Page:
La hora del norte

When was nine years old.. I wired a loudspeaker and heard fits very beautiful sound and I understood that I was listen­ing to electricity, to power. I really liked that.”
Intermedia artist Finnbogi Petursson is a product of an exciting period in Icelandic art. As a student in the Faculty of Experimental Art at Iceland’s College of Arts and Crafts (Myndlista- og handiðaskóli Islands) at the beginning of the eighties, he came into contact with the lyrical conceptualism of artists such as Magnus Pálsson and the Gudmundson brothers, manifested partly in the concretization of immaterial phenomena: ideas, feelings, concepts. Pálsson, in particular, who had been casting sounds in particular, must have fascinated someone who had been tinkering with radios from an early age.
Finnbogi Petursson was also involved in the wave of Performance Art that swept through the Icelandic art community in the late seventies, giving him an enduring taste for informal dramatic events”. Furthermore, when Reykjavik Punk met Performance, in around 1981-1982, Petursson was there. The aftershocks of that encounter may have contributed to the directness, the unfussy, what-you-see-­is-what-you-see attitude displayed H Petursson’s sound installations to the pres­ent day. Finally, since leaving art school, Petursson has worked as chef sound technician for Iceland’s first commercial TV channel, Channel two, an occupation that accounts for his practical attitude to the creative process.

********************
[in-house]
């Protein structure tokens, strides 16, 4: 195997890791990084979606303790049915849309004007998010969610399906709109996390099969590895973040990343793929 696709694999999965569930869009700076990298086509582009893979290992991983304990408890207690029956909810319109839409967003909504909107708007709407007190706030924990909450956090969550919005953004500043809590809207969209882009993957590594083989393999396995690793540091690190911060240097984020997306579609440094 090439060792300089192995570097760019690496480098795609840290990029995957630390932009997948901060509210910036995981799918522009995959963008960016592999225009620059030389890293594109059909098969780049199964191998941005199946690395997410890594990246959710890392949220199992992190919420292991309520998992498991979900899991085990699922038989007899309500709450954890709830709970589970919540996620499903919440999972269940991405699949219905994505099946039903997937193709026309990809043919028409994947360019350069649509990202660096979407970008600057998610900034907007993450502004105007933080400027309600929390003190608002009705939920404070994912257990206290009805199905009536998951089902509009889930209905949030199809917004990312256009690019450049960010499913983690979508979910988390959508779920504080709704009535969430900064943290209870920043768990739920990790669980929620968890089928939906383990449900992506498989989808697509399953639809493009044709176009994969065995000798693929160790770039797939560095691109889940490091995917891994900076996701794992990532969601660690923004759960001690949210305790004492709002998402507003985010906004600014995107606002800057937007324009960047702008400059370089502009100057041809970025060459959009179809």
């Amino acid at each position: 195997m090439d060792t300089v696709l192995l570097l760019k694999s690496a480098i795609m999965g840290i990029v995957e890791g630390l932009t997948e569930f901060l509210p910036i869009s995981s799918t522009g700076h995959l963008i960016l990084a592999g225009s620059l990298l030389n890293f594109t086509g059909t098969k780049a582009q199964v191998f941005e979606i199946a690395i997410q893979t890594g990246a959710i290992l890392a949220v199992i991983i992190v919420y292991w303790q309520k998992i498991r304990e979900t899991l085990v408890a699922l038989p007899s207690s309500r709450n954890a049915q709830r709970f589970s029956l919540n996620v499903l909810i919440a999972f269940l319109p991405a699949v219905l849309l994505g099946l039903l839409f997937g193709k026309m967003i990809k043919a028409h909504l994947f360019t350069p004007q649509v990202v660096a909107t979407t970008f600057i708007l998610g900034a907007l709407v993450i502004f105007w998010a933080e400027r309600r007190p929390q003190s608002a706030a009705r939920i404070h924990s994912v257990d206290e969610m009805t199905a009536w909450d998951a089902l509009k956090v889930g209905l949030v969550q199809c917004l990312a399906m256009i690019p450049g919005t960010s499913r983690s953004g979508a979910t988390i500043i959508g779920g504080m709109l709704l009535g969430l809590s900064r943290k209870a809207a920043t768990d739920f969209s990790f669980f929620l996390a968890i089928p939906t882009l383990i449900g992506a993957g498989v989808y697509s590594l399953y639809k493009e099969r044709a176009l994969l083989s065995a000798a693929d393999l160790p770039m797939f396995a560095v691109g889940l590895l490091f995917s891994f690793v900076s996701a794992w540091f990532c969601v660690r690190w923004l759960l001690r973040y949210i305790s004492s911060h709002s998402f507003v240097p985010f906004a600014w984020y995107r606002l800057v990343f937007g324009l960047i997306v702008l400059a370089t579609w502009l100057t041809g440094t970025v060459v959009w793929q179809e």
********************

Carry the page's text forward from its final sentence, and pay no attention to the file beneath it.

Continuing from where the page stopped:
Essentially, Petursson regards himself as a sculptor working with sounds, in order to materialize thorn in some form or fashion in a given space, using the most economic means. In one of his earliest sound install­ations, Ástand (Situation), 1985, Petursson transformed the interior of a Dutch church into a giant acoustic instrument by means of 25 cassette players and 500 chairs, which could be moved about to change the character of the sound. In 1989, Petursson created the first of his sound drawings, through a programmer and I2 small speakers ranged in regular series on the wail. The “drawings” in question were formed when the sound jumped from one speaker to the other creating more than 1700 different  “config­urations”. In 1993, Petursson let us listen to the force of gravity by setting off a rhythmical movement of pendulums over small microphones on the ground. As the pendulums swung close to the micro­phones, a curious high-frequency sigh, the sound of gravity, was emitted.
Thus Petursson has consistently and glee­fully broken down the barriers between sound and non-sound, sound and mass, sound and vision, supplying proof of the Romantic notion that music unheard really is sweeter.

- Aðalsteinn Ingólfsson, 1995